Professor Hampsher-Monk’s research aims to provide a new historical interpretation of the political thought of Edmund Burke. This essentially historical work seeks to identify the sources deployed by Burke in his mature political philosophy and to show how he synthesised these into a new language of politics. This historical interpretation would then inform a more analytical study directed at understanding his relationship to other thinkers and his role in the emergence of modern political thought, and the character of his thought in relation to the latter.

Dr S J Harrison
Reader in Social Anthropology, University of Ulster
Cultural Boundaries

The scheme of research proposed by Dr Harrison is for a monograph on ‘Cultural Boundaries’ which will examine the role played by ideas of cultural boundaries in the construction of ethnic and national identities. The monograph will be based on a comparative analysis of a number of case studies selected from the anthropological literature on ethnicity and nationalism worldwide. Its aim will be to ascertain the circumstances in which ethnic and nationalist communities employ particular kinds of cultural boundary discourses, and the circumstances in which such communities represent themselves as having more or less open cultural boundaries.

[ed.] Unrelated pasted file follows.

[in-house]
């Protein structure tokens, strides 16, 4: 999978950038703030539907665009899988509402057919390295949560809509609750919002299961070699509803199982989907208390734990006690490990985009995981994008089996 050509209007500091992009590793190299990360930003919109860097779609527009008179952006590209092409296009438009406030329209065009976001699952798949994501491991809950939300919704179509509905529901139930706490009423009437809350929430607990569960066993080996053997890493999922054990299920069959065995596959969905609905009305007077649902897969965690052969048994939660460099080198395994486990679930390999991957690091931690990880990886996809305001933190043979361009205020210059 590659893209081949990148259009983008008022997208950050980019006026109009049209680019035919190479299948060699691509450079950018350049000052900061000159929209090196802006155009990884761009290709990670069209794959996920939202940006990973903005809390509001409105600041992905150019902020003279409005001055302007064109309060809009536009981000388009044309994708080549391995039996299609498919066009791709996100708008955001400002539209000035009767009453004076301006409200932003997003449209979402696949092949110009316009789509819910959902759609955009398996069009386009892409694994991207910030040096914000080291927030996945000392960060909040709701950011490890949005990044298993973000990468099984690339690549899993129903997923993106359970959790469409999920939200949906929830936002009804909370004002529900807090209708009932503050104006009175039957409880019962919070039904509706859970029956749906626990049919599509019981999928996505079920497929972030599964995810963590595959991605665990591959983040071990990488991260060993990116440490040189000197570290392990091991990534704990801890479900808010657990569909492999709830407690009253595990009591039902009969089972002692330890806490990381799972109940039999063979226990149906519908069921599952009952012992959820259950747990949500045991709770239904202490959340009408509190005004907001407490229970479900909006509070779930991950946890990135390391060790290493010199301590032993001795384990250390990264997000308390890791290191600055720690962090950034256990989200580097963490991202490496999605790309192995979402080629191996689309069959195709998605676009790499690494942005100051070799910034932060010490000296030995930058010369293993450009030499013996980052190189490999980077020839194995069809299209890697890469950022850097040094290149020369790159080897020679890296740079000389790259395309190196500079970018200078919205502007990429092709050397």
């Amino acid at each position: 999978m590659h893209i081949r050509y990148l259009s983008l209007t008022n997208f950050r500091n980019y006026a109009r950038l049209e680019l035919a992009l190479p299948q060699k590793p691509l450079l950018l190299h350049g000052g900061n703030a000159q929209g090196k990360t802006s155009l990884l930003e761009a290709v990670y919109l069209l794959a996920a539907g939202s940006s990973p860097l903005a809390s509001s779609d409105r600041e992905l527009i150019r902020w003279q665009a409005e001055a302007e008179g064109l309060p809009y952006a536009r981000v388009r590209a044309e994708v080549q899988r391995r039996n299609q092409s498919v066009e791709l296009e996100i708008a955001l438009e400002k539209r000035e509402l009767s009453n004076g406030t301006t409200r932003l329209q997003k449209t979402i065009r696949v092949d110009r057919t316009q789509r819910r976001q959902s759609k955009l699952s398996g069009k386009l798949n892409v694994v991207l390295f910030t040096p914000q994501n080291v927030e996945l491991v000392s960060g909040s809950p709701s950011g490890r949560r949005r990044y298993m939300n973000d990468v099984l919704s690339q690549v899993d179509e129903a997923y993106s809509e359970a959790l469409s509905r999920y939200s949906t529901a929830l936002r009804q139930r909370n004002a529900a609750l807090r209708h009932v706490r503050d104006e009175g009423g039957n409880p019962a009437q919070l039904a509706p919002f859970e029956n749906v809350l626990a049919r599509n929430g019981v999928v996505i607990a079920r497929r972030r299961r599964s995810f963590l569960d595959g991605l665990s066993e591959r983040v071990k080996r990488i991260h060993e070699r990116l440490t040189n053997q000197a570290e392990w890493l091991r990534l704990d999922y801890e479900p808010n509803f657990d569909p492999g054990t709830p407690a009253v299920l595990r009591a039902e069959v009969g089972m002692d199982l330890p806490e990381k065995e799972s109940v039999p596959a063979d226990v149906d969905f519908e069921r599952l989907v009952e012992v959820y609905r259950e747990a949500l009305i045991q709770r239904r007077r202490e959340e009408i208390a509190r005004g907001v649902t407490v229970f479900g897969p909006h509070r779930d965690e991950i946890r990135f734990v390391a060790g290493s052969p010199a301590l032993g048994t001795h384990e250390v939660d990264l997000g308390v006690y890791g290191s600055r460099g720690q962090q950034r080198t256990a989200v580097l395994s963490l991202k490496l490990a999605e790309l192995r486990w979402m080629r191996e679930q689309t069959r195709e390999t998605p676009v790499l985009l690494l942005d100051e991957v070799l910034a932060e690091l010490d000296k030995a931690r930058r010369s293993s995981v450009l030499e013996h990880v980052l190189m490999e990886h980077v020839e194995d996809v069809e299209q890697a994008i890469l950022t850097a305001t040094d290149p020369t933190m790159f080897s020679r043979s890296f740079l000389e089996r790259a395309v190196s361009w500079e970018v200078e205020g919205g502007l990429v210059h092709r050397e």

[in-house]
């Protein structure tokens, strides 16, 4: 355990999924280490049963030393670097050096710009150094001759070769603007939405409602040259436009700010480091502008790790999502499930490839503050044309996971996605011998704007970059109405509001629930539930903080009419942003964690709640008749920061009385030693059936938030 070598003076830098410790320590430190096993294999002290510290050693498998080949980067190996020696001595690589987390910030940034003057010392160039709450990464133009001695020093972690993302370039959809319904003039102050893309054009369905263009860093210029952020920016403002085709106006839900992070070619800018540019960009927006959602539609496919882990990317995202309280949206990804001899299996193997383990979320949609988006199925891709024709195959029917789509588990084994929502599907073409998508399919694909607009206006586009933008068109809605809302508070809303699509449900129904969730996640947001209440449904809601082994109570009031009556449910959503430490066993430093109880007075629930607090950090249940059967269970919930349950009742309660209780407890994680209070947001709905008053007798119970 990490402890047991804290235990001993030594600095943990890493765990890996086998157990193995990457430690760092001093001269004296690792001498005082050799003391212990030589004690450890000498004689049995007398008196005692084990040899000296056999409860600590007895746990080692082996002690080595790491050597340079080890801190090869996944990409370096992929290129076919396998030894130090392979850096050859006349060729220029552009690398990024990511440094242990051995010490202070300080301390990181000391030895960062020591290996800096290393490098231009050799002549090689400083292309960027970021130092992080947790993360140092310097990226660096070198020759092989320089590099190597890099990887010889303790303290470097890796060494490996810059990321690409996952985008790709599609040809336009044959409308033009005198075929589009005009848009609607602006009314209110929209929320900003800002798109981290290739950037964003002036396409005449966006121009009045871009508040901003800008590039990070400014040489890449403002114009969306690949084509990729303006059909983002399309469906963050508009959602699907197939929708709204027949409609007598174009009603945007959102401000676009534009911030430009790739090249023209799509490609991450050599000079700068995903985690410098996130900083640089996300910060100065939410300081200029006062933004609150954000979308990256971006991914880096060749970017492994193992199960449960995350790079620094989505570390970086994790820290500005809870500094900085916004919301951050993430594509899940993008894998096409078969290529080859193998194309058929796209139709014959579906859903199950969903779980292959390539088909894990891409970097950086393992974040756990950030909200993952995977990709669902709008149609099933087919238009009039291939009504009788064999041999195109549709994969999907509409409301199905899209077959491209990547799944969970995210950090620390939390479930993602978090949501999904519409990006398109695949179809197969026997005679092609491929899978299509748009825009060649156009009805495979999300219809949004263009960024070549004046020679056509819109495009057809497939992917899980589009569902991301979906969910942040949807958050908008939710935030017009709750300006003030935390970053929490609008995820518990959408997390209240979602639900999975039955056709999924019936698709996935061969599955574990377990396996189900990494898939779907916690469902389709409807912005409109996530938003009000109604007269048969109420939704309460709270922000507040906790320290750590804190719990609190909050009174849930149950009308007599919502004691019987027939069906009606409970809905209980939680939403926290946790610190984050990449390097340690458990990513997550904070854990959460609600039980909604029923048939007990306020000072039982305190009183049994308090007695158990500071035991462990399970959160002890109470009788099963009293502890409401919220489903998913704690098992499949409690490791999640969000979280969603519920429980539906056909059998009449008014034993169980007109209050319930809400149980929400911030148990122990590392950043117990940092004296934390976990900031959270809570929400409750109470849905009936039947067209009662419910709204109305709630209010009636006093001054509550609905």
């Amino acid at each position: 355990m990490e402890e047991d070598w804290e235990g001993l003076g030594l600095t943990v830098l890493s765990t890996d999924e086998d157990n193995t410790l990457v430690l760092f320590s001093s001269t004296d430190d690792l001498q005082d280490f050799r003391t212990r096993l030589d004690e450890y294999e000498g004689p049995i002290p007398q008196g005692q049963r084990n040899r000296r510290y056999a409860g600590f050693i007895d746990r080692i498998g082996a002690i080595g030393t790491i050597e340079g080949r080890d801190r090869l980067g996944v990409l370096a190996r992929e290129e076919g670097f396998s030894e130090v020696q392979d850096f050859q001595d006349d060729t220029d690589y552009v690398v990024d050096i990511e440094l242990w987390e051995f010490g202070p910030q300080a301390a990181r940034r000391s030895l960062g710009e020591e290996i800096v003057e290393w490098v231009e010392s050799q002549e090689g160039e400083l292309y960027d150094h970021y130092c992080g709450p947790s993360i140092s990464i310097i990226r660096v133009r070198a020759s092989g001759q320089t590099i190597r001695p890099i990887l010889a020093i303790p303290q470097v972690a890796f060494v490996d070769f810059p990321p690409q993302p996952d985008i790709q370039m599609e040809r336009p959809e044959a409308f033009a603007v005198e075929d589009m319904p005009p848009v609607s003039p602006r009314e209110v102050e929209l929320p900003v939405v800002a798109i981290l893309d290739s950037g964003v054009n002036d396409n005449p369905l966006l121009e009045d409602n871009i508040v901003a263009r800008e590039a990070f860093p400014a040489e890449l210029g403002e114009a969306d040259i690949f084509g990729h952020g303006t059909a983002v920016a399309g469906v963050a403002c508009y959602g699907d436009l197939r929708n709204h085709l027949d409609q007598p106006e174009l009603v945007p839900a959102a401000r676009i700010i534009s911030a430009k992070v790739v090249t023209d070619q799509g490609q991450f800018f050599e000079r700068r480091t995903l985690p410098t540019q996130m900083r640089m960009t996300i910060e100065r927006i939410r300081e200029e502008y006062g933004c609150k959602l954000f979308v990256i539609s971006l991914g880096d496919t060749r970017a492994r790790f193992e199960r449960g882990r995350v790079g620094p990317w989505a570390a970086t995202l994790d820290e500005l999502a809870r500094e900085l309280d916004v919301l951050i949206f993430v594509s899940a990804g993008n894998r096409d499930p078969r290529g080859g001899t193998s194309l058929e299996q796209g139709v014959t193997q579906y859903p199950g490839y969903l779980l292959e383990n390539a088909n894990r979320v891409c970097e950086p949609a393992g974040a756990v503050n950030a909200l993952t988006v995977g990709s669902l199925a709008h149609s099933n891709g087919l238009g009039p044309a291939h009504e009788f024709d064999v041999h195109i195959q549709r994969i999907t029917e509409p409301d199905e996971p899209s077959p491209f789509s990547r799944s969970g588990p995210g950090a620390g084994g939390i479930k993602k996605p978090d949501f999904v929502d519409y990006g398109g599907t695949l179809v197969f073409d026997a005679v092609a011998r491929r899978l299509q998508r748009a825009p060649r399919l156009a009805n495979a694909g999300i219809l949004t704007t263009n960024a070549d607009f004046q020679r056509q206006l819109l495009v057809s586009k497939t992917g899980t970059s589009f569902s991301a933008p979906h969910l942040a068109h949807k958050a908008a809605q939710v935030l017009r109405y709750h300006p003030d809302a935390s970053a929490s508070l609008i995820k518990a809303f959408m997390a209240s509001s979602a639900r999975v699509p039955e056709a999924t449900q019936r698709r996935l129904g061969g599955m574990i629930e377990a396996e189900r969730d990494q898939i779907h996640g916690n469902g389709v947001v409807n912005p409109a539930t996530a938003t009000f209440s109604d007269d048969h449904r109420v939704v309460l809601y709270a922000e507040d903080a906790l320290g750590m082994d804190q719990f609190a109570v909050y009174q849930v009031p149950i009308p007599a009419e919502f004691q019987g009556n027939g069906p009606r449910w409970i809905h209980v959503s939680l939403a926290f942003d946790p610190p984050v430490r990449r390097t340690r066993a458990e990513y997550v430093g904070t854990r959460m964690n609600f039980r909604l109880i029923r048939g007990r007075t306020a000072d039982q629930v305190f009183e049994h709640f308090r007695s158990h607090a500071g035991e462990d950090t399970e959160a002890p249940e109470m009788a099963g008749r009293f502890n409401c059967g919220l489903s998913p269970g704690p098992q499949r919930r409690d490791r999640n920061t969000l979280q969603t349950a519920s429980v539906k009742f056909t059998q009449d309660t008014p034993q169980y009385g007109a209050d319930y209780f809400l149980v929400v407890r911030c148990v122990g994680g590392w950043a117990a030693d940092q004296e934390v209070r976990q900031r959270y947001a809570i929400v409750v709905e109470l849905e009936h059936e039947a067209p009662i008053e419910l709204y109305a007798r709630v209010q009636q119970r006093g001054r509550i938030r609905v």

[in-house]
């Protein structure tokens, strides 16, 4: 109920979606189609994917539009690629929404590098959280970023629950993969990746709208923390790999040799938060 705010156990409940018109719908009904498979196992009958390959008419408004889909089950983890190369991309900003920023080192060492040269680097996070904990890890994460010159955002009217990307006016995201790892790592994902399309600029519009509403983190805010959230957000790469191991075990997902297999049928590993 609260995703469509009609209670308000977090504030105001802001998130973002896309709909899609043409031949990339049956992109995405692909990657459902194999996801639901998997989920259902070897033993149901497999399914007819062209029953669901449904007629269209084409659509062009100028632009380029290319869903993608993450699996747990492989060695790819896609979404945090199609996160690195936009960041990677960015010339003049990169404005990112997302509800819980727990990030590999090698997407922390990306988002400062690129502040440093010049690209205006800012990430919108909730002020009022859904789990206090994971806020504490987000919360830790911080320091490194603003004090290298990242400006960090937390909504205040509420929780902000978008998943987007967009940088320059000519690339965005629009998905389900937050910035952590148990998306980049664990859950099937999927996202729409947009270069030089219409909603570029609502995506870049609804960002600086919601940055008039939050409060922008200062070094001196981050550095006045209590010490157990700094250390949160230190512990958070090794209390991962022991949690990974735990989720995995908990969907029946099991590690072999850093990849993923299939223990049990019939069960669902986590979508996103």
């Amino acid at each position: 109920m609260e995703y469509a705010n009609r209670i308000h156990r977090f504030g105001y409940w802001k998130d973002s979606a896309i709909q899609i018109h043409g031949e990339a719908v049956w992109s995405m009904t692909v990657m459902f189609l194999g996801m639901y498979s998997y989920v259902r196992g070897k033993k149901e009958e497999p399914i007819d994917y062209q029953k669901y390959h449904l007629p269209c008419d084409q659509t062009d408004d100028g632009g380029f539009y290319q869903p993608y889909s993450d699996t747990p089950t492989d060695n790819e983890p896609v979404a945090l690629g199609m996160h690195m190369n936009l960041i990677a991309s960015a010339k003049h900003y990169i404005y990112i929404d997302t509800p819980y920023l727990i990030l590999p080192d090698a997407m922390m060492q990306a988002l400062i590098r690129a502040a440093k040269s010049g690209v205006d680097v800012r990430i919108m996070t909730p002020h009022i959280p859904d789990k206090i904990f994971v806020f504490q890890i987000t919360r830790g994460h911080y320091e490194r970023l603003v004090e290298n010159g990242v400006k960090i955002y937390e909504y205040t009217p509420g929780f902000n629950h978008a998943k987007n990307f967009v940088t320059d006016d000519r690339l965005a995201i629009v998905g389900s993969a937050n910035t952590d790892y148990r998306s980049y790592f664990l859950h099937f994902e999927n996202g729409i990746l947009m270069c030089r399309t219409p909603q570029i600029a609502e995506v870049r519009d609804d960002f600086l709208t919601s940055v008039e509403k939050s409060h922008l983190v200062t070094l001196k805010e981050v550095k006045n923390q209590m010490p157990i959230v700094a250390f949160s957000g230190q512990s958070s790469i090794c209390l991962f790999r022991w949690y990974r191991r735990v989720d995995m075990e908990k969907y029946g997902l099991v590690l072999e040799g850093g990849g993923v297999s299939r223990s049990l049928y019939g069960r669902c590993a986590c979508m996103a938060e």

Professor H M Hine
Professor of Humanity, University of St Andrews
A Comparative Study of the Language and Style of the Prose and Verse Writings of the Younger Seneca

Professor Hine’s project aims to adopt a new approach to the study of Seneca, by making a comparative study of the language and style of his prose and verse works in parallel, in order to show the similarities and differences between his prose and his verse, and the relationship of his usage in each area to that of earlier writers. The study will also address questions about the best way to categorise and describe the different linguistic and stylistic registers of Latin prose and verse, and about the presence of poetic elements in Seneca's prose.